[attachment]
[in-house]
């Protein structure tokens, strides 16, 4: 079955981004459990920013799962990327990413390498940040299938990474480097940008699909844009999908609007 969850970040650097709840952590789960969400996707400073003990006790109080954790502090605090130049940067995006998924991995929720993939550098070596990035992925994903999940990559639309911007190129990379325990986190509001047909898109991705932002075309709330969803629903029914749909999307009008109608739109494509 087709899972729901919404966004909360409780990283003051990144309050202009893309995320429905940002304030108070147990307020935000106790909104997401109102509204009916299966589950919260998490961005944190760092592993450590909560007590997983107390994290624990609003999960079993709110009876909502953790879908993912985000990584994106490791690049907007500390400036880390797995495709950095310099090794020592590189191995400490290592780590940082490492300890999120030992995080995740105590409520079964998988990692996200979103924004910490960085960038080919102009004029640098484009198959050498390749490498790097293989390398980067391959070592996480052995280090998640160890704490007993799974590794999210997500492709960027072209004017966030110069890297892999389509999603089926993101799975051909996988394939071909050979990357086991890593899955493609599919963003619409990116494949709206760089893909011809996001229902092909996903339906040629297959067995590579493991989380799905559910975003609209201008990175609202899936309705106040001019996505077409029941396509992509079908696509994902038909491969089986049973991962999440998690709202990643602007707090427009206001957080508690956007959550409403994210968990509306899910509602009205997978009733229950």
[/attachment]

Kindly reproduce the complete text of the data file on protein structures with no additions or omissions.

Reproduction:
[in-house]
């Protein structure tokens, strides 16, 4: 079955981004459990920013799962990327990413390498940040299938990474480097940008699909844009999908609007 969850970040650097709840952590789960969400996707400073003990006790109080954790502090605090130049940067995006998924991995929720993939550098070596990035992925994903999940990559639309911007190129990379325990986190509001047909898109991705932002075309709330969803629903029914749909999307009008109608739109494509 087709899972729901919404966004909360409780990283003051990144309050202009893309995320429905940002304030108070147990307020935000106790909104997401109102509204009916299966589950919260998490961005944190760092592993450590909560007590997983107390994290624990609003999960079993709110009876909502953790879908993912985000990584994106490791690049907007500390400036880390797995495709950095310099090794020592590189191995400490290592780590940082490492300890999120030992995080995740105590409520079964998988990692996200979103924004910490960085960038080919102009004029640098484009198959050498390749490498790097293989390398980067391959070592996480052995280090998640160890704490007993799974590794999210997500492709960027072209004017966030110069890297892999389509999603089926993101799975051909996988394939071909050979990357086991890593899955493609599919963003619409990116494949709206760089893909011809996001229902092909996903339906040629297959067995590579493991989380799905559910975003609209201008990175609202899936309705106040001019996505077409029941396509992509079908696509994902038909491969089986049973991962999440998690709202990643602007707090427009206001957080508690956007959550409403994210968990509306899910509602009205997978009733229950």